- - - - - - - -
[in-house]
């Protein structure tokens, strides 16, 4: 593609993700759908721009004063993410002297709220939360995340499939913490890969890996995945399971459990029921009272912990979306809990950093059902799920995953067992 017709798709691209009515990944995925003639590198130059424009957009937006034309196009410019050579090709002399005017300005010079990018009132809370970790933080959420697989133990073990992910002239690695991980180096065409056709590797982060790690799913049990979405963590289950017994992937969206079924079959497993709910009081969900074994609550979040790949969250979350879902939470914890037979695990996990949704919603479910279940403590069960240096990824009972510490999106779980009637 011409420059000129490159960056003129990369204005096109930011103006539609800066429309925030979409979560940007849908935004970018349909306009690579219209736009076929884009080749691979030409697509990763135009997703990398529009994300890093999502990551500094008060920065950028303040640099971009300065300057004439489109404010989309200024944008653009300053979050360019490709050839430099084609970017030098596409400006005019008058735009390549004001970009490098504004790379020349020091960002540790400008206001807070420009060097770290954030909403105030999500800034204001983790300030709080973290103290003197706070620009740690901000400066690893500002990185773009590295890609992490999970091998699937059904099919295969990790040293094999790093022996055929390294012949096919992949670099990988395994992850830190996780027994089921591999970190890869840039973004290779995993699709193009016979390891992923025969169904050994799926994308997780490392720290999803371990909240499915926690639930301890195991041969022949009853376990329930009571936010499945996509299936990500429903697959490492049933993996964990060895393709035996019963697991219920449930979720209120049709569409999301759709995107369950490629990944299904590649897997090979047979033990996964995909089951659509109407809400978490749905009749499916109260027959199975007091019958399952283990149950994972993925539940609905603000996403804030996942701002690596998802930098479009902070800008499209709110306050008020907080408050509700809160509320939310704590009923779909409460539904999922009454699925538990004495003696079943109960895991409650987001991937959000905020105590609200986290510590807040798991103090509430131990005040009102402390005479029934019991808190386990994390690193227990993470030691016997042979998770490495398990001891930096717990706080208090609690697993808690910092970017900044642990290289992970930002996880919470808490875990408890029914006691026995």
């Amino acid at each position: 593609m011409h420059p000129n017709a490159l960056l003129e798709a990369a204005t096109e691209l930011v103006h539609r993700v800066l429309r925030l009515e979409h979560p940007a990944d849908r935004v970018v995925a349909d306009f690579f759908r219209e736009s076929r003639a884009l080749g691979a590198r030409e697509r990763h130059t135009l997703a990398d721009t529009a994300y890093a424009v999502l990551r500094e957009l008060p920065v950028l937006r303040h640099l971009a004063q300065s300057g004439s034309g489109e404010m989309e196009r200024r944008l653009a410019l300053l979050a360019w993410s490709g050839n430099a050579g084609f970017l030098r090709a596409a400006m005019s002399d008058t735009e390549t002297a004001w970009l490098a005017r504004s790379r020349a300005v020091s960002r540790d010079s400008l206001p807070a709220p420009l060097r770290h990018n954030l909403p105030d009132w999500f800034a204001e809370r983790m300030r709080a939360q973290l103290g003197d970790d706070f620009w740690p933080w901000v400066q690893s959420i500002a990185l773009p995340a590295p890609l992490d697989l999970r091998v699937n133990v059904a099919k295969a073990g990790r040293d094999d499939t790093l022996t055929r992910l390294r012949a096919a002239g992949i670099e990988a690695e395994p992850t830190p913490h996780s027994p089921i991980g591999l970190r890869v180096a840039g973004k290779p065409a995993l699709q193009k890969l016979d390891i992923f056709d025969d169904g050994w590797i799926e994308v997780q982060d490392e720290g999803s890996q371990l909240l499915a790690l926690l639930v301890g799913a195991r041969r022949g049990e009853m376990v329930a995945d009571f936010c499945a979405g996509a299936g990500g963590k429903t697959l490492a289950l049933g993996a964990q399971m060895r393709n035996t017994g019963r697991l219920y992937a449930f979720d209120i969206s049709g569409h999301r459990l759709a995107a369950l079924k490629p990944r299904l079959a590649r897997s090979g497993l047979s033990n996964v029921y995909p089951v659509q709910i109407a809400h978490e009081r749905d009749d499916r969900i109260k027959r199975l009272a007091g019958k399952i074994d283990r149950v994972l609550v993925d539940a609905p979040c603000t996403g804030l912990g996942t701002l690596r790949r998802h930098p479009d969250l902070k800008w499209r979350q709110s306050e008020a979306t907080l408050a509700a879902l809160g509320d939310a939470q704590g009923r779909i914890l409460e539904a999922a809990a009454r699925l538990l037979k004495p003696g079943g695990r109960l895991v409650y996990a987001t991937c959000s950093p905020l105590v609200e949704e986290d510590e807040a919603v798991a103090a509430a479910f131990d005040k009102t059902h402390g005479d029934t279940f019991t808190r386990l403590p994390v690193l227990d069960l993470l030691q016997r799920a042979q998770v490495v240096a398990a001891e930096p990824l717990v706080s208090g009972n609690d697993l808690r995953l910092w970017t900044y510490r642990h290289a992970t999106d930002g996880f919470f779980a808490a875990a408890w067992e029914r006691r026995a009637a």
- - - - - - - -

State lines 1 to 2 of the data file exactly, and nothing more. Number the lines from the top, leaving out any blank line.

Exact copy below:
[in-house]
């Protein structure tokens, strides 16, 4: 593609993700759908721009004063993410002297709220939360995340499939913490890969890996995945399971459990029921009272912990979306809990950093059902799920995953067992 017709798709691209009515990944995925003639590198130059424009957009937006034309196009410019050579090709002399005017300005010079990018009132809370970790933080959420697989133990073990992910002239690695991980180096065409056709590797982060790690799913049990979405963590289950017994992937969206079924079959497993709910009081969900074994609550979040790949969250979350879902939470914890037979695990996990949704919603479910279940403590069960240096990824009972510490999106779980009637 011409420059000129490159960056003129990369204005096109930011103006539609800066429309925030979409979560940007849908935004970018349909306009690579219209736009076929884009080749691979030409697509990763135009997703990398529009994300890093999502990551500094008060920065950028303040640099971009300065300057004439489109404010989309200024944008653009300053979050360019490709050839430099084609970017030098596409400006005019008058735009390549004001970009490098504004790379020349020091960002540790400008206001807070420009060097770290954030909403105030999500800034204001983790300030709080973290103290003197706070620009740690901000400066690893500002990185773009590295890609992490999970091998699937059904099919295969990790040293094999790093022996055929390294012949096919992949670099990988395994992850830190996780027994089921591999970190890869840039973004290779995993699709193009016979390891992923025969169904050994799926994308997780490392720290999803371990909240499915926690639930301890195991041969022949009853376990329930009571936010499945996509299936990500429903697959490492049933993996964990060895393709035996019963697991219920449930979720209120049709569409999301759709995107369950490629990944299904590649897997090979047979033990996964995909089951659509109407809400978490749905009749499916109260027959199975007091019958399952283990149950994972993925539940609905603000996403804030996942701002690596998802930098479009902070800008499209709110306050008020907080408050509700809160509320939310704590009923779909409460539904999922009454699925538990004495003696079943109960895991409650987001991937959000905020105590609200986290510590807040798991103090509430131990005040009102402390005479029934019991808190386990994390690193227990993470030691016997042979998770490495398990001891930096717990706080208090609690697993808690910092970017900044642990290289992970930002996880919470808490875990408890029914006691026995």